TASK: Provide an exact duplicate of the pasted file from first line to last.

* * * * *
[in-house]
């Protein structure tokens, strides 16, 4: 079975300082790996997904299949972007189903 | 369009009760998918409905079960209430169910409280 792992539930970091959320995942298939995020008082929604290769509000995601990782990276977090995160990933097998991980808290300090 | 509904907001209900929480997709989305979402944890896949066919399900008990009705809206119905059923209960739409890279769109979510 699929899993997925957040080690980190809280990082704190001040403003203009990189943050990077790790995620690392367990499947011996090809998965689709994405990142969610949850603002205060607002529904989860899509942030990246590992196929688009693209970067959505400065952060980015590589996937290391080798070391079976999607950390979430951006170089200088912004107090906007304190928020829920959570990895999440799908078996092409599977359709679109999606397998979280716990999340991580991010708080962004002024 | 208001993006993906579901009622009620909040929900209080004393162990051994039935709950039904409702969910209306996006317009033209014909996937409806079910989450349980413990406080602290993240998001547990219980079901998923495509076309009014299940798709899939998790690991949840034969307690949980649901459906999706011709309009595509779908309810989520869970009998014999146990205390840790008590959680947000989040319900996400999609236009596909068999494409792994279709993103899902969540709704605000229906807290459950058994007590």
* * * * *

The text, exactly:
[in-house]
């Protein structure tokens, strides 16, 4: 079975300082790996997904299949972007189903 | 369009009760998918409905079960209430169910409280 792992539930970091959320995942298939995020008082929604290769509000995601990782990276977090995160990933097998991980808290300090 | 509904907001209900929480997709989305979402944890896949066919399900008990009705809206119905059923209960739409890279769109979510 699929899993997925957040080690980190809280990082704190001040403003203009990189943050990077790790995620690392367990499947011996090809998965689709994405990142969610949850603002205060607002529904989860899509942030990246590992196929688009693209970067959505400065952060980015590589996937290391080798070391079976999607950390979430951006170089200088912004107090906007304190928020829920959570990895999440799908078996092409599977359709679109999606397998979280716990999340991580991010708080962004002024 | 208001993006993906579901009622009620909040929900209080004393162990051994039935709950039904409702969910209306996006317009033209014909996937409806079910989450349980413990406080602290993240998001547990219980079901998923495509076309009014299940798709899939998790690991949840034969307690949980649901459906999706011709309009595509779908309810989520869970009998014999146990205390840790008590959680947000989040319900996400999609236009596909068999494409792994279709993103899902969540709704605000229906807290459950058994007590």